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Original article
Efficacy and safety of endoscopic resection of large colorectal polyps: a systematic review and meta-analysis
  1. C Hassan1,
  2. A Repici2,
  3. P Sharma3,
  4. L Correale4,
  5. A Zullo1,
  6. M Bretthauer5,6,
  7. C Senore7,
  8. C Spada8,
  9. Cristina Bellisario9,
  10. P Bhandari10,
  11. D K Rex10
  1. 1Endoscopy Unit, ‘Nuovo Regina Margherita Hospital’, Rome, Italy
  2. 2Digestive Endoscopy Unit, Istituto Clinico Humanitas, Milan, Italy
  3. 3Division of Gastroenterology and Hepatology, Veterans Affairs Medical Center and University of Kansas School of Medicine, Kansas City, Kansas, USA
  4. 4im3D S.p.A., Turin, Italy
  5. 5Department of Health Economy and Health Management, University of Oslo, Oslo, Norway
  6. 6Gastroenterology Unit, Department of Transplantation Medicine, Oslo University Hospital, Oslo, Norway
  7. 7AOU S Giovanni Battista-CPO Piemonte, SCDO Epidemiologia dei Tumori 2, Turin, Italy
  8. 8Digestive Endoscopy Unit, Catholic University, Rome, Italy
  9. 9Department of Gastroenterology, Queen Alexandra Hospital, Portsmouth, UK
  10. 10Division of Gastroenterology/Hepatology, Indiana University Medical Center, Indianapolis, Indiana, USA
  1. Correspondence to Dr Cesare Hassan, Nuovo Regina Margherita, Via Morosini 30, Roma 00153, Italia; cesareh{at}


Objective To assess the efficacy and safety of endoscopic resection of large colorectal polyps.

Design Relevant publications were identified in MEDLINE/EMBASE/Cochrane Central Register for the period 1966–2014. Studies in which ≥20 mm colorectal neoplastic lesions were treated with endoscopic resection were included. Rates of postendoscopic resection surgery due to non-curative resection or adverse events, as well as the rates of complete endoscopic removal, invasive cancer, adverse events, recurrence and mortality, were extracted. Study quality was ascertained according to Newcastle-Ottawa Scale. Forest plot was produced based on random effect models. I2 statistic was used to describe the variation across studies due to heterogeneity. Meta-regression analysis was also performed.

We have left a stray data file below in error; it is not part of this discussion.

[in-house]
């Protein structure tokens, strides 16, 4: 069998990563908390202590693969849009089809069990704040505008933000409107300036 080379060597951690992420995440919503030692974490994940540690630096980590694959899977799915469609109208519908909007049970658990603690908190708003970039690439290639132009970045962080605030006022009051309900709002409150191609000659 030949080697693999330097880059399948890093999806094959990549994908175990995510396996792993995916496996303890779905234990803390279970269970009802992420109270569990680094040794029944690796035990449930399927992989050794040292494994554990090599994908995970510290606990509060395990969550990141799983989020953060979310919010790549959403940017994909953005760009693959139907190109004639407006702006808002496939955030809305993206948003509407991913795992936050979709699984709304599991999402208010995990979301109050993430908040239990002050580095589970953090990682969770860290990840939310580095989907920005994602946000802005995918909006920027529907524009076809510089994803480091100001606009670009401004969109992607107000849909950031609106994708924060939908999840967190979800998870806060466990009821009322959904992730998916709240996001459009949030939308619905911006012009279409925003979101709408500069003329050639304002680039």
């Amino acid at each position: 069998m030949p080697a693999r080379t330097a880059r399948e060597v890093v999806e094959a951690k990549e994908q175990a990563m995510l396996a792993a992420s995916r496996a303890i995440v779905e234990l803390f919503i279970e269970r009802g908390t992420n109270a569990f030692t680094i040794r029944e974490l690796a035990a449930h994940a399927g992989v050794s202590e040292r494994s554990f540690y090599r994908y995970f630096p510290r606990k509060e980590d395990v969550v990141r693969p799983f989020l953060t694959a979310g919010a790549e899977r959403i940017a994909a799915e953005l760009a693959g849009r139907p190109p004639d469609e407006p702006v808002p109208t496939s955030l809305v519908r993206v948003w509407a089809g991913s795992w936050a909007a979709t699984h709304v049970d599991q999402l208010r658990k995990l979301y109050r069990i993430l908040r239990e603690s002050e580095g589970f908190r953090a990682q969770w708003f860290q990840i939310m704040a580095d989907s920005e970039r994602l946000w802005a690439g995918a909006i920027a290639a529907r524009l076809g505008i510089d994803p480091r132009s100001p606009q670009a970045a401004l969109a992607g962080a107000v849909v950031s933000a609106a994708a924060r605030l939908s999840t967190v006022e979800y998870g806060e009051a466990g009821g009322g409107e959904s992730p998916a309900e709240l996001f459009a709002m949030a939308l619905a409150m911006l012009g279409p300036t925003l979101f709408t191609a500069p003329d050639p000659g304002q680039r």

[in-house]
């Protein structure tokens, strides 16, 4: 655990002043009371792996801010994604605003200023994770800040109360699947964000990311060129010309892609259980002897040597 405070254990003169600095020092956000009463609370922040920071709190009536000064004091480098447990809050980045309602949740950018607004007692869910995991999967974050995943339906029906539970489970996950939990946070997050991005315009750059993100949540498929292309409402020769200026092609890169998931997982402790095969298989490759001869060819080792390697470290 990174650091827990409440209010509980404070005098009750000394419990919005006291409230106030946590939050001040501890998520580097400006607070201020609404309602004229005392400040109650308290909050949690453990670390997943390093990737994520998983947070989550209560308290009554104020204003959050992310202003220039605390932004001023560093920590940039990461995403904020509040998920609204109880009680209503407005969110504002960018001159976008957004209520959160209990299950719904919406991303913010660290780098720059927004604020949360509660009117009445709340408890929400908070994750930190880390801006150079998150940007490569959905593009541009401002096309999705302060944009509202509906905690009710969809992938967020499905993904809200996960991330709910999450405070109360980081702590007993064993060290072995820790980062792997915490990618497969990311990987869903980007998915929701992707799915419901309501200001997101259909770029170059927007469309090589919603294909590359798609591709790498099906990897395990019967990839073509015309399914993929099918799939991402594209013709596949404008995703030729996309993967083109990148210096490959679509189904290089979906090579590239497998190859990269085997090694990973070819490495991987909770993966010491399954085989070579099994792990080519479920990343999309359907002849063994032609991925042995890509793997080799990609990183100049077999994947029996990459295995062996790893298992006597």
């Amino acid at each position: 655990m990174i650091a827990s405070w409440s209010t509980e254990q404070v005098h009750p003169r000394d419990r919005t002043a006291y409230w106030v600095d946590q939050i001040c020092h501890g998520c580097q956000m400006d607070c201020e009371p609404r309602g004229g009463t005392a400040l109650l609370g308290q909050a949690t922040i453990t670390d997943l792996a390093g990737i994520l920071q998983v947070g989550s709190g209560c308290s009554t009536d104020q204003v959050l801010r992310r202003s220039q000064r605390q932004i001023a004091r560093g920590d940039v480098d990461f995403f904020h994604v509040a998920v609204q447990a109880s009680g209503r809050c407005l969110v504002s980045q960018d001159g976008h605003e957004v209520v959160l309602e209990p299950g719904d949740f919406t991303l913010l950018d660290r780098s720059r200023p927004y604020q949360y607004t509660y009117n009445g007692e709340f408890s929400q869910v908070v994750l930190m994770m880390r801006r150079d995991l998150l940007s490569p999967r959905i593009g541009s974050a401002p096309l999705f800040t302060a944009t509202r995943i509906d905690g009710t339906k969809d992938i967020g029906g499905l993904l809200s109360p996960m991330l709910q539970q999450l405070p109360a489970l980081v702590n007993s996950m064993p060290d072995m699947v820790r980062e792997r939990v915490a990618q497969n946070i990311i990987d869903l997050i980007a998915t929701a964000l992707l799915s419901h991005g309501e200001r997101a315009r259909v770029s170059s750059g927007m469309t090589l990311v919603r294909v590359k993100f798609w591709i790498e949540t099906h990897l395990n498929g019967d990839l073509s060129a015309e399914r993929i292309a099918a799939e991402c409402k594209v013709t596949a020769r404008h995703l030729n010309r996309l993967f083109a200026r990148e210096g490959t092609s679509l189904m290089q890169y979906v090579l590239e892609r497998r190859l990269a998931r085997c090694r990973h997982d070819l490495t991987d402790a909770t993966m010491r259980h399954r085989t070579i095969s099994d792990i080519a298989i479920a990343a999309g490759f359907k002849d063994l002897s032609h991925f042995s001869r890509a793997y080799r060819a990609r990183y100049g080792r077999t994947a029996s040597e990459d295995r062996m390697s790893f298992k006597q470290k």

Results 50 studies including 6442 patients and 6779 large polyps were included in the analyses. Overall, 503 out of 6442 patients (pooled rate: 8%, 95% CI 7% to 10%, I2=78.6%) underwent surgery due to non-curative endoscopic resection, and 31/6442 (pooled rate: 1%, 95% CI 0.7% to 1.4%, I2=0%) to adverse events. Invasive cancer at histology, non-curative endoscopic resection, synchronous lesions and recurrence accounted for 58%, 28%, 2.2% and 5.9% of all the surgeries, respectively. Endoscopic perforation occurred in 96/6595 (1.5%, 95% CI 1.2% to 1.7%) polyps, while bleeding in 423/6474 (6.5%, 95% CI 5.9% to 7.1%). Overall, 5334 patients entered in surveillance, 502/5836 (8.6%, 95% CI 7.9% to 9.3%) being lost at follow-up. Endoscopic recurrence was detected in 735/5334 patients (13.8%, 95% CI 12.9% to 14.7%), being an invasive cancer in 14/5334 (0.3%, 95% CI 0.1% to 0.4%). Endoscopic treatment was successful in 664/735 cases (90.3%, 95% CI 88.2% to 92.5%). Mortality related with management of large polyps was reported in 5/6278 cases (0.08%, 95% CI 0.01% to 0.15%).

Conclusions Endoscopic resection of large polyps appeared to be an extremely effective and safe intervention. However, an adequate endoscopic surveillance is necessary for its long-term efficacy.


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